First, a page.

TIP: Create Windows USB Installer using WinToFlash

Whoever predicted the eventual demise of the floppy drive was right. It is seldom used these days that to see one on a computer system characterizes its age. Nowadays, optical drives are used to contain installers. But the trend seems to be going to the direction of flash media in the form of USB flash drives (UFD). This is reasonable as UFD access times are much faster compared to optical drives. The only area where optical media seem to have an advantage is long-term storage and data archives.

While on this subject, we had previously outlined a procedure in installing Windows 7 using a UFD. Another way to transfer the files to the UFD is through WinToFlash. WinToFlash is not limited to creating a USB installer, it can also format, check for errors, and copy WINPE files to the UFD.

So download and install WinToFlash. Its wizard shows you this interface.


There is a catch though, WinToFlash could not format to NTFS. So we have to format the UFD to NTFS first. You can do this the diskpart way or via the unplug policy as outlined in our other articles.

Point the source to the path where Windows 7 installer resides. This can also be the DVD, the ISO, Windows 7 Unified Installer created earlier, or the WINPE source. Do the same for the target UFD or USB hard drive.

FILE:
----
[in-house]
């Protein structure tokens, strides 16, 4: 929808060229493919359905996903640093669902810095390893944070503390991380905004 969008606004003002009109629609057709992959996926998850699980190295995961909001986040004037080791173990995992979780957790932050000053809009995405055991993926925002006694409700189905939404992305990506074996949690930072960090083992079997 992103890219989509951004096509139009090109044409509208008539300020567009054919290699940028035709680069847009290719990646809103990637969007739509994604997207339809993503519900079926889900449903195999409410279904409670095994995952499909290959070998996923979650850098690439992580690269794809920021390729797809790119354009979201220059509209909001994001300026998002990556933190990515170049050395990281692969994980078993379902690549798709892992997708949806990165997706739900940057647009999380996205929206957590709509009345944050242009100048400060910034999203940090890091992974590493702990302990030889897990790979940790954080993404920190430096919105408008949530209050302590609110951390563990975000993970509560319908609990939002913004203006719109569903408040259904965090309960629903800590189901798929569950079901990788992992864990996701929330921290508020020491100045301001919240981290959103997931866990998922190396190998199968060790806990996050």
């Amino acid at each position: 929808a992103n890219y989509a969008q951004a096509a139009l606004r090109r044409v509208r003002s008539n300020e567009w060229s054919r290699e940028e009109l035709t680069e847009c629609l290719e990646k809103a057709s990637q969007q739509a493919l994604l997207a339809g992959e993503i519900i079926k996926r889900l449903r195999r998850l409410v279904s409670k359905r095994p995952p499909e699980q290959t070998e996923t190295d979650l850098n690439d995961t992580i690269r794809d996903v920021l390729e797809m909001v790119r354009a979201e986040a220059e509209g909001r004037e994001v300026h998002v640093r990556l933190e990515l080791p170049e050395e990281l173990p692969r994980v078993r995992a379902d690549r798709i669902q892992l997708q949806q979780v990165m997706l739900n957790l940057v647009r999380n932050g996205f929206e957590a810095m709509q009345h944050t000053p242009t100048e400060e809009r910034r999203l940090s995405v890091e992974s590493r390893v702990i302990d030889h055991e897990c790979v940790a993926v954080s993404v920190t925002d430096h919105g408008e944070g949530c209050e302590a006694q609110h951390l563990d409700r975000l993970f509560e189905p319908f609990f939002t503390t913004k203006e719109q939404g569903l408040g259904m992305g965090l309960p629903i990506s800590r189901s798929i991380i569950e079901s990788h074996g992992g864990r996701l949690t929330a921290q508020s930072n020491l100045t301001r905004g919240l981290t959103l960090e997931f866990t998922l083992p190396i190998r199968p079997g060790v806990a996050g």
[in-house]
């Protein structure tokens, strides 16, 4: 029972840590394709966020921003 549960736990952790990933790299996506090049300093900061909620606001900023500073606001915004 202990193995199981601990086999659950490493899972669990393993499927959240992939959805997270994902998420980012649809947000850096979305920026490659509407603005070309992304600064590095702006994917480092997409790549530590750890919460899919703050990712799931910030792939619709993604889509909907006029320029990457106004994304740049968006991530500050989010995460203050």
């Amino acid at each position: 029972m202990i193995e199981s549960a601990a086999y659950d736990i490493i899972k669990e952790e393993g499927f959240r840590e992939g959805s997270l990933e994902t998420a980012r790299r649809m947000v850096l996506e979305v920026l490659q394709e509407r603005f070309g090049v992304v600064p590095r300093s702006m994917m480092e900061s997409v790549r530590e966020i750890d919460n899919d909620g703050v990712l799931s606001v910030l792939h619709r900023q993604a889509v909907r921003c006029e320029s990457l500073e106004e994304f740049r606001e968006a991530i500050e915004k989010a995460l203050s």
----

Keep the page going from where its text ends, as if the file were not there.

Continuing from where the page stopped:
On the "Process" tab, untick the "Format drive" option as we need the UFD formatted to NTFS. The option "Check USB drive for errors" will not work for free users. So leaving it ticked or unticked doesn't really matter much.

All that is left is to click "Run". The copy process will begin and a prompt will be given when done.


While we were playing with WinToFlash, we noticed that it works like rsync. Where, if the file is not modified from source and if the same file exists in the target directory, it will no longer be copied (again). This in turn saves you time and energy and write cycles on your UFD. Very efficient indeed!

While the ads are a bit cumbersome, WinToFlash has its uses and is implemented in a clever manner. So go ahead and add it to your arsenal of toolkits. We'd like to have a portable version of this app though.

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